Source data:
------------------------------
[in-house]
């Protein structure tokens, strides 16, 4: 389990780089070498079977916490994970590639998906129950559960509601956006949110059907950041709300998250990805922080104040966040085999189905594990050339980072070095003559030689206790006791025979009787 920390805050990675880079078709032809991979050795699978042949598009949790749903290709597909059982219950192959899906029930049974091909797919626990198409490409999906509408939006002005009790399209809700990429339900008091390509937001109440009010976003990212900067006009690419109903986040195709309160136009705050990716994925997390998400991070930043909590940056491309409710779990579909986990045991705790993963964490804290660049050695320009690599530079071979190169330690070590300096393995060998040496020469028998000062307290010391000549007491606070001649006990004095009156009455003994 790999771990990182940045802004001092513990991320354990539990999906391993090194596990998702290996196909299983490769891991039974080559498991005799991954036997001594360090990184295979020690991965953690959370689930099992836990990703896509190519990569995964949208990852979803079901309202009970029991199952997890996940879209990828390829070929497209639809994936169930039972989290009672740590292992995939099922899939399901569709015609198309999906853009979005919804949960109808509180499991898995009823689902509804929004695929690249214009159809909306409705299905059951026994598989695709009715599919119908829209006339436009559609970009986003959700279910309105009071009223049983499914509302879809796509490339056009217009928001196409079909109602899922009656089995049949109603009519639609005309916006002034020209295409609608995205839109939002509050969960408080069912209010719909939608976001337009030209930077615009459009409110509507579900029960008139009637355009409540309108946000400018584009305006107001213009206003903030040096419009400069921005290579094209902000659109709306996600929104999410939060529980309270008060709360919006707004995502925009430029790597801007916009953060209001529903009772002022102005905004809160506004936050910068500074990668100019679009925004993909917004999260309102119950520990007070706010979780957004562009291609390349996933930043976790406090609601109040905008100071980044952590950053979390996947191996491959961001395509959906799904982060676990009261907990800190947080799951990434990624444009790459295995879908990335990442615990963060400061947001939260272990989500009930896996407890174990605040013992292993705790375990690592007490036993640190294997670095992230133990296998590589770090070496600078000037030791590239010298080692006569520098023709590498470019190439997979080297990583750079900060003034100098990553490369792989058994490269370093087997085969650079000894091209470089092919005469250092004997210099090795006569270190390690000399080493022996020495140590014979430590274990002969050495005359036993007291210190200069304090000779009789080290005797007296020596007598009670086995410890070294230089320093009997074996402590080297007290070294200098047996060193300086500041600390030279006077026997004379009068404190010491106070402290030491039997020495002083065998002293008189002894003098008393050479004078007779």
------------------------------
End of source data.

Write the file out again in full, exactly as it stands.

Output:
[in-house]
């Protein structure tokens, strides 16, 4: 389990780089070498079977916490994970590639998906129950559960509601956006949110059907950041709300998250990805922080104040966040085999189905594990050339980072070095003559030689206790006791025979009787 920390805050990675880079078709032809991979050795699978042949598009949790749903290709597909059982219950192959899906029930049974091909797919626990198409490409999906509408939006002005009790399209809700990429339900008091390509937001109440009010976003990212900067006009690419109903986040195709309160136009705050990716994925997390998400991070930043909590940056491309409710779990579909986990045991705790993963964490804290660049050695320009690599530079071979190169330690070590300096393995060998040496020469028998000062307290010391000549007491606070001649006990004095009156009455003994 790999771990990182940045802004001092513990991320354990539990999906391993090194596990998702290996196909299983490769891991039974080559498991005799991954036997001594360090990184295979020690991965953690959370689930099992836990990703896509190519990569995964949208990852979803079901309202009970029991199952997890996940879209990828390829070929497209639809994936169930039972989290009672740590292992995939099922899939399901569709015609198309999906853009979005919804949960109808509180499991898995009823689902509804929004695929690249214009159809909306409705299905059951026994598989695709009715599919119908829209006339436009559609970009986003959700279910309105009071009223049983499914509302879809796509490339056009217009928001196409079909109602899922009656089995049949109603009519639609005309916006002034020209295409609608995205839109939002509050969960408080069912209010719909939608976001337009030209930077615009459009409110509507579900029960008139009637355009409540309108946000400018584009305006107001213009206003903030040096419009400069921005290579094209902000659109709306996600929104999410939060529980309270008060709360919006707004995502925009430029790597801007916009953060209001529903009772002022102005905004809160506004936050910068500074990668100019679009925004993909917004999260309102119950520990007070706010979780957004562009291609390349996933930043976790406090609601109040905008100071980044952590950053979390996947191996491959961001395509959906799904982060676990009261907990800190947080799951990434990624444009790459295995879908990335990442615990963060400061947001939260272990989500009930896996407890174990605040013992292993705790375990690592007490036993640190294997670095992230133990296998590589770090070496600078000037030791590239010298080692006569520098023709590498470019190439997979080297990583750079900060003034100098990553490369792989058994490269370093087997085969650079000894091209470089092919005469250092004997210099090795006569270190390690000399080493022996020495140590014979430590274990002969050495005359036993007291210190200069304090000779009789080290005797007296020596007598009670086995410890070294230089320093009997074996402590080297007290070294200098047996060193300086500041600390030279006077026997004379009068404190010491106070402290030491039997020495002083065998002293008189002894003098008393050479004078007779």